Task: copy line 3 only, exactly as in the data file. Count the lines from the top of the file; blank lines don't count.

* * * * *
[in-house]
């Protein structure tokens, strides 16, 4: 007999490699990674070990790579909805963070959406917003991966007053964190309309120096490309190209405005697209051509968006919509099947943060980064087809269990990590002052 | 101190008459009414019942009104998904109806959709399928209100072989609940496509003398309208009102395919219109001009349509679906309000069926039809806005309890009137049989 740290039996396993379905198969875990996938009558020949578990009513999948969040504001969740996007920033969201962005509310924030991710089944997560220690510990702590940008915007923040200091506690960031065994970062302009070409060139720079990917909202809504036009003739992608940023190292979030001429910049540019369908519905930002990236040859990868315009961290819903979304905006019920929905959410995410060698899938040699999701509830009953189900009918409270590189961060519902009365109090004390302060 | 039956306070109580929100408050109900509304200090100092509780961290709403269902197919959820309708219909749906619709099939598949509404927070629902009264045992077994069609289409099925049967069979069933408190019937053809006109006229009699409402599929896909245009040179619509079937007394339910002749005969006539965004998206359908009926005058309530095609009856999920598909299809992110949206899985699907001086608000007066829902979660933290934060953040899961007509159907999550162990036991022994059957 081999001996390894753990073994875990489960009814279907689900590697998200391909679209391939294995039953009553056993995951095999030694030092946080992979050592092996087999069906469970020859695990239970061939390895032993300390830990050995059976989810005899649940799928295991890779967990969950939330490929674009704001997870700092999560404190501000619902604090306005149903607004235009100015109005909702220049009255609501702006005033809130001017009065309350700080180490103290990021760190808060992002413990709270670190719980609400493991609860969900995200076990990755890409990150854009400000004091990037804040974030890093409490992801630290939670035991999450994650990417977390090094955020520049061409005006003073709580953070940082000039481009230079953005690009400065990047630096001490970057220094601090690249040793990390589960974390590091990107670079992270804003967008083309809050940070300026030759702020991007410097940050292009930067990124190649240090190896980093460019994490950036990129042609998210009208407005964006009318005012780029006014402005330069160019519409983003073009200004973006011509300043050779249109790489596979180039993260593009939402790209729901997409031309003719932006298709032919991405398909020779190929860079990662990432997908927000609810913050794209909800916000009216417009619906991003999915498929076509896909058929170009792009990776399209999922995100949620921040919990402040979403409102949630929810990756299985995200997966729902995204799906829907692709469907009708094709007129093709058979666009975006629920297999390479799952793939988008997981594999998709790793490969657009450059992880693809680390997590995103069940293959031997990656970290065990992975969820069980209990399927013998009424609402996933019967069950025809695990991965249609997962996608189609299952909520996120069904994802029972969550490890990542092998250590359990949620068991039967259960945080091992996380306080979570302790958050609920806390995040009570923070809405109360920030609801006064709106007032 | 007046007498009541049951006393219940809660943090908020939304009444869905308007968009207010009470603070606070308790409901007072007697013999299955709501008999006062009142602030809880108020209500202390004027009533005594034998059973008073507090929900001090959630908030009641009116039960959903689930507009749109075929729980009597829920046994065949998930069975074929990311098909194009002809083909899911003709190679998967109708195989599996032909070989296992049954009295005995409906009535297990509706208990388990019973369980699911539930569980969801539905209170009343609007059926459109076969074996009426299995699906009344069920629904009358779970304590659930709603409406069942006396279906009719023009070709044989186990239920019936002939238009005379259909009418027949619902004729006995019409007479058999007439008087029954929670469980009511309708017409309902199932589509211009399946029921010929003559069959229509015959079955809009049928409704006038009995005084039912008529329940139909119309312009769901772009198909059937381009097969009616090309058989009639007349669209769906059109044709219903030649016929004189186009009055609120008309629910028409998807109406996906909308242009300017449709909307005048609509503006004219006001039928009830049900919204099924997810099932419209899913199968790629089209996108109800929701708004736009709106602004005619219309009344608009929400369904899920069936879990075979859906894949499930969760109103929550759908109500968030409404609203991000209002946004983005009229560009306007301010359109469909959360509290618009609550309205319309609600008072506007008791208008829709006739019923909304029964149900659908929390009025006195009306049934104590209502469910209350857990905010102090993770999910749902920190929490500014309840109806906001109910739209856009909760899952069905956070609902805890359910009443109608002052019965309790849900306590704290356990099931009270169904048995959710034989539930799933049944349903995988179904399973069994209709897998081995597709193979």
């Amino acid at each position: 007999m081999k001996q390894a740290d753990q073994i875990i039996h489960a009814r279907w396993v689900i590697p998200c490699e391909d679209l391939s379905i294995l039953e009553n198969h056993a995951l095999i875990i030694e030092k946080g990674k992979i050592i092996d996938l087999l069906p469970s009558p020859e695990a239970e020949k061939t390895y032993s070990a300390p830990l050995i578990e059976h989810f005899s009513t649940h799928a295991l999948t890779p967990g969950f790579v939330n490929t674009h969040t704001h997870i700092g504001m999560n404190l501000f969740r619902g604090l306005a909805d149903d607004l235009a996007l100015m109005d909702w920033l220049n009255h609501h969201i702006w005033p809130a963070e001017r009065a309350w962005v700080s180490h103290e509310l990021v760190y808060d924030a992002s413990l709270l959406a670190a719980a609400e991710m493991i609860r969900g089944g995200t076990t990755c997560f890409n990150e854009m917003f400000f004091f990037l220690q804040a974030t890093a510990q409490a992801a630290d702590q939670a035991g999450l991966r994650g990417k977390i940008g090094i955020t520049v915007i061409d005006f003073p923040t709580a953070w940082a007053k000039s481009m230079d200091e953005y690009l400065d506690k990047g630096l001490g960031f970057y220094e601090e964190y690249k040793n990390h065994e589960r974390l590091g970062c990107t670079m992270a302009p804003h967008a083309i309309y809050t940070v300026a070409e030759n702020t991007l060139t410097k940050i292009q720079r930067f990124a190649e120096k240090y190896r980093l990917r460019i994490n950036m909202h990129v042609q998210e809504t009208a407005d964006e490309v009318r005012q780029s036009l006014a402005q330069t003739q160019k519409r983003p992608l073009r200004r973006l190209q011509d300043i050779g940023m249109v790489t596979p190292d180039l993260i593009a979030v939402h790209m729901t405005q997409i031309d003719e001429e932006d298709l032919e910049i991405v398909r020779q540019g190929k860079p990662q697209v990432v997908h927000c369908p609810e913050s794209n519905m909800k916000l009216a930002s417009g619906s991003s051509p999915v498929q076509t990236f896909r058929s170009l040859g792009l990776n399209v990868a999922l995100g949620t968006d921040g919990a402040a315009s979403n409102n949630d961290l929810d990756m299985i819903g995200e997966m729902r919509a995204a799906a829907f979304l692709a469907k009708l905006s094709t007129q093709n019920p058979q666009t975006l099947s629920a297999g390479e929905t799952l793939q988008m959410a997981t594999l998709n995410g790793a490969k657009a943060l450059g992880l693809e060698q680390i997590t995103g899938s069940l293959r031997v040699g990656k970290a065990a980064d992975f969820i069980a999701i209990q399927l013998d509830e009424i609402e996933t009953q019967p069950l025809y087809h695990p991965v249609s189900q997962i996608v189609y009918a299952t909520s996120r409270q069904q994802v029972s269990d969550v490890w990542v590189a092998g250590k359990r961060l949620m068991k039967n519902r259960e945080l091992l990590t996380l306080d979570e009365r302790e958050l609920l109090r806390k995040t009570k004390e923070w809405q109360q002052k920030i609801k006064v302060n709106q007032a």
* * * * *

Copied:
């Amino acid at each position: 007999m081999k001996q390894a740290d753990q073994i875990i039996h489960a009814r279907w396993v689900i590697p998200c490699e391909d679209l391939s379905i294995l039953e009553n198969h056993a995951l095999i875990i030694e030092k946080g990674k992979i050592i092996d996938l087999l069906p469970s009558p020859e695990a239970e020949k061939t390895y032993s070990a300390p830990l050995i578990e059976h989810f005899s009513t649940h799928a295991l999948t890779p967990g969950f790579v939330n490929t674009h969040t704001h997870i700092g504001m999560n404190l501000f969740r619902g604090l306005a909805d149903d607004l235009a996007l100015m109005d909702w920033l220049n009255h609501h969201i702006w005033p809130a963070e001017r009065a309350w962005v700080s180490h103290e509310l990021v760190y808060d924030a992002s413990l709270l959406a670190a719980a609400e991710m493991i609860r969900g089944g995200t076990t990755c997560f890409n990150e854009m917003f400000f004091f990037l220690q804040a974030t890093a510990q409490a992801a630290d702590q939670a035991g999450l991966r994650g990417k977390i940008g090094i955020t520049v915007i061409d005006f003073p923040t709580a953070w940082a007053k000039s481009m230079d200091e953005y690009l400065d506690k990047g630096l001490g960031f970057y220094e601090e964190y690249k040793n990390h065994e589960r974390l590091g970062c990107t670079m992270a302009p804003h967008a083309i309309y809050t940070v300026a070409e030759n702020t991007l060139t410097k940050i292009q720079r930067f990124a190649e120096k240090y190896r980093l990917r460019i994490n950036m909202h990129v042609q998210e809504t009208a407005d964006e490309v009318r005012q780029s036009l006014a402005q330069t003739q160019k519409r983003p992608l073009r200004r973006l190209q011509d300043i050779g940023m249109v790489t596979p190292d180039l993260i593009a979030v939402h790209m729901t405005q997409i031309d003719e001429e932006d298709l032919e910049i991405v398909r020779q540019g190929k860079p990662q697209v990432v997908h927000c369908p609810e913050s794209n519905m909800k916000l009216a930002s417009g619906s991003s051509p999915v498929q076509t990236f896909r058929s170009l040859g792009l990776n399209v990868a999922l995100g949620t968006d921040g919990a402040a315009s979403n409102n949630d961290l929810d990756m299985i819903g995200e997966m729902r919509a995204a799906a829907f979304l692709a469907k009708l905006s094709t007129q093709n019920p058979q666009t975006l099947s629920a297999g390479e929905t799952l793939q988008m959410a997981t594999l998709n995410g790793a490969k657009a943060l450059g992880l693809e060698q680390i997590t995103g899938s069940l293959r031997v040699g990656k970290a065990a980064d992975f969820i069980a999701i209990q399927l013998d509830e009424i609402e996933t009953q019967p069950l025809y087809h695990p991965v249609s189900q997962i996608v189609y009918a299952t909520s996120r409270q069904q994802v029972s269990d969550v490890w990542v590189a092998g250590k359990r961060l949620m068991k039967n519902r259960e945080l091992l990590t996380l306080d979570e009365r302790e958050l609920l109090r806390k995040t009570k004390e923070w809405q109360q002052k920030i609801k006064v302060n709106q007032a």